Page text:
The Prince of Wales was taking care of his brother the Duke of Sussex as they honored the Queen by following her coffin pulled on a tow truck to a lying state.
William and Harry were standing side by side – unlike the funeral of the Duke of Edinburgh when their cousin Peter Phillips was walking between them – in the second row of the procession, with Harry in the center, William on the right, and Mr. Phillips on the left.
Despite their long rift, the brothers reunited as they welcomed mourners with their wives over the weekend in Windsor, two days after the Queen’s death.
The procession evoked sad memories as they followed the coffin of their mother Diana, Princess of Wales, when they were only 15 and 12 years old.
Harry, who spent a decade in the armed forces, including two business trips to Afghanistan, was not in a military uniform unlike William as he is no longer a working royal.
In the front row sat, from left to right, the Earl of Wessex, the Duke of York, the Royal Princess, and King Charles – all in uniform except for the Queen’s disgraced second son, Andrew.
In the third row were Anne’s husband, Vice Admiral Sir Tim Laurence, the Queen’s cousin, the Duke of Gloucester, and the Earl of Snowdon, son of the Queen’s sister, Princess Margaret.
The Queen Spouses, the Princess of Wales, the Duchess of Sussex, and the Countess of Wessex traveled by car to Westminster Hall.
Part of the procession were also loyal members of the late queen’s staff, including the queen’s two pages and the palace steward, who walked directly in front of the coffin.
Pall Bearers are 10 ex-servants of Elizabeth II’s armed forces who were by her side in uniform throughout her reign, supporting her in her engagement and organizing her public diary.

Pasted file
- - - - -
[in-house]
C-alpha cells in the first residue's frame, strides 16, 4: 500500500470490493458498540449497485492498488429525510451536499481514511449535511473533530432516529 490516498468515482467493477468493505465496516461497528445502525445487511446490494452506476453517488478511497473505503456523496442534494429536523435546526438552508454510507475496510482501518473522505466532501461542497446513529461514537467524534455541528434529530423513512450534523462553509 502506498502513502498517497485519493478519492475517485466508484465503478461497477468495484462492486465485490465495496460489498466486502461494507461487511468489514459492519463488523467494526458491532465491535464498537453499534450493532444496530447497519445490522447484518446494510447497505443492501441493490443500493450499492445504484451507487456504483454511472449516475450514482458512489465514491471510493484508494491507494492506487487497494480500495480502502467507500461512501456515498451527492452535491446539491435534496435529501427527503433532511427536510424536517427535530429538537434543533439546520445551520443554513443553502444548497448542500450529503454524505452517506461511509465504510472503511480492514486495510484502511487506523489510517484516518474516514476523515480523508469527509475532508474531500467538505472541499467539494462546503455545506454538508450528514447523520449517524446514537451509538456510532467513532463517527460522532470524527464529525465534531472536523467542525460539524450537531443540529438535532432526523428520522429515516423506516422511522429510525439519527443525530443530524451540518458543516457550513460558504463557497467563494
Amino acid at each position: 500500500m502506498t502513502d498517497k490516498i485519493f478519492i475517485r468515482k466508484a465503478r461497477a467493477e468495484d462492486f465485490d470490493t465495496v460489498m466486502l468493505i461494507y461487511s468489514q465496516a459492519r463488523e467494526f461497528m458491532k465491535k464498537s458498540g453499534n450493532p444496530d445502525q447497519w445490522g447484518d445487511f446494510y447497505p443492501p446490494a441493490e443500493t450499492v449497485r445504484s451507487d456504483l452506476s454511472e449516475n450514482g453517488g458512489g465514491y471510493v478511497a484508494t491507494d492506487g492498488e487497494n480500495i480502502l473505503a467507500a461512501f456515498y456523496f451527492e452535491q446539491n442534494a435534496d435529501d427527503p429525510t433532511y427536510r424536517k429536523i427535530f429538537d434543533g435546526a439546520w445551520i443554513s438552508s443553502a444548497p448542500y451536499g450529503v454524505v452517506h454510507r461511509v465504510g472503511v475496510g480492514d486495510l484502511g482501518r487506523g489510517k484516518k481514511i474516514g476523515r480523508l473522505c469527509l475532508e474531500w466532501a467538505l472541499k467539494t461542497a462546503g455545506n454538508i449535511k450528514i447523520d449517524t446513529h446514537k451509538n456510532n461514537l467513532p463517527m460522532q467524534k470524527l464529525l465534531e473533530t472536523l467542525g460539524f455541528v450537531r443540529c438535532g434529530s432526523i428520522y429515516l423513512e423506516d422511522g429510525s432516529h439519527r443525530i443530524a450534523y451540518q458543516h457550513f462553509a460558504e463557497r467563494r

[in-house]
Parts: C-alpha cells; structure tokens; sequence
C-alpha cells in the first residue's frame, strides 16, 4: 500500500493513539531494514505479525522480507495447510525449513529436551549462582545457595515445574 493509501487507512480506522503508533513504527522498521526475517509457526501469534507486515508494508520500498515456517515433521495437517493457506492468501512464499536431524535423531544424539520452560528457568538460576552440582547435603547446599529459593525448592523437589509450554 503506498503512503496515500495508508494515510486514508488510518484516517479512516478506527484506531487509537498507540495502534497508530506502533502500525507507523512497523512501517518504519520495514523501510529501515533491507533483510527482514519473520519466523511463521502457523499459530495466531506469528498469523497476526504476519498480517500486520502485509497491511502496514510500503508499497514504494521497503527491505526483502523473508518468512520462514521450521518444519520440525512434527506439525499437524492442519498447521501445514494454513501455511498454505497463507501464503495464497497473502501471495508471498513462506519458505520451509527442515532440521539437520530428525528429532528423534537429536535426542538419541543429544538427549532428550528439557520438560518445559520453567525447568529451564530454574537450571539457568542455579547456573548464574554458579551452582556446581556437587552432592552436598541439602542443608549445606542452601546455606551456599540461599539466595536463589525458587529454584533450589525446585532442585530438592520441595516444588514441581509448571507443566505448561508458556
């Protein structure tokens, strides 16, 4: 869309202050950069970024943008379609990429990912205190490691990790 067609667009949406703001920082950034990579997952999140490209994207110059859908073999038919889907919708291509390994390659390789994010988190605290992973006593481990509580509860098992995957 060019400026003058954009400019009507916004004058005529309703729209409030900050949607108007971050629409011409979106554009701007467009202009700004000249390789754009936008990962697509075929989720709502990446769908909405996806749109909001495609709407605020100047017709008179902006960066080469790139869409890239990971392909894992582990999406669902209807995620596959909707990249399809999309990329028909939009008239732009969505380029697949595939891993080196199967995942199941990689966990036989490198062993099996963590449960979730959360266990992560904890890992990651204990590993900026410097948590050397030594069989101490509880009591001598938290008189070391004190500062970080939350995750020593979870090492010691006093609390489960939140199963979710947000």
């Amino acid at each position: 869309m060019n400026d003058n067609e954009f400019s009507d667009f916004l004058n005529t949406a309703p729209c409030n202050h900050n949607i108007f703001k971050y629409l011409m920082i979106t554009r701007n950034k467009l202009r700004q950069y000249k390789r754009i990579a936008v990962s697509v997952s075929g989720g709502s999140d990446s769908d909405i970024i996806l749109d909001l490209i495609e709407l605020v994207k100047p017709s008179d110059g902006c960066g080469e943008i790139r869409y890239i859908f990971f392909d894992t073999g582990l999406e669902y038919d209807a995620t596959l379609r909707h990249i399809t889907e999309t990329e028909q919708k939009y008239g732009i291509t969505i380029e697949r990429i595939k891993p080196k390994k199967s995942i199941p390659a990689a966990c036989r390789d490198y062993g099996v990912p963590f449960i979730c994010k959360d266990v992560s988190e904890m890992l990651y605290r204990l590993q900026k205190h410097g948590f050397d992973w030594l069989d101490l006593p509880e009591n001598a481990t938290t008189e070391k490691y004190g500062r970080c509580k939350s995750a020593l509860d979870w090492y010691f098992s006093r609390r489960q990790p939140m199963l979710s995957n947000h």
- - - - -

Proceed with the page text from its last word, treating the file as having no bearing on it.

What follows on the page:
Other dedicated members of the House of the deceased Queen, who assisted the monarch in her duties and in her daily life, passed in front of the tow truck that housed the Queen’s coffin adorned with the Imperial Crown.
Among them were her longtime chief advisor, private secretary Sir Edward Young, and the Keeper of the Secret Purse, Sir Michael Stevens, who is in charge of the monarchy’s finances.
There was also the controller of the Lord Chamberlain’s office, Lieutenant Colonel Michael Vernon, whose department administers state visits, garden parties, royal weddings, and funerals; and the Master of the House, Vice Admiral Sir Tony Johnstone-Burt, who ensured that Buckingham Palace operated like clockwork during the official and private entertainment of the monarch.
Key personnel were heavily involved in the days since the Queen’s death, implementing the London Bridge plans and supporting the new king and the bereaved royalty.
The processing was also handled by the director of the royal collection, Tim Knox, who looked after a large collection of royal art and treasures that the deceased monarch had entrusted to his heirs and the nation.
Charles’s key assistants also strolled on a thrilling 38-minute journey.
Behind the coffin, following the members of the royal family, stood Lord Charles, Earl of Rosslyn, Peter St Clair-Erskine.
He was responsible for the day-to-day running of Charles’ London residence, Clarence House, which is being closed as an office.
The Earl was also chief of royal security for over 10 years when he was known as Commander Peter Loughborough.
Beside him sat Charles’s chief adviser, Sir Clive Alderton, who had sent a letter to Clarence House staff on Monday warning of the threat of dismissal after the king’s accession.
Among the others, two horses and the royal treasurer attended.
The procession was led by the Metropolitan Cavalry, followed by a unit of the Life Guard, Cavalry Cavalry Regiments and the Grenadier Guard and Scottish Guard.
The group of bearers around the coffin is made up of soldiers from the 1st Battalion of the Queen’s Company Grenadier Guards.
The escort group consisted of two officers and 32 privates from the 1st Battalion of the Grenadier Guard, and apart from the coffin, also those carrying the puppets.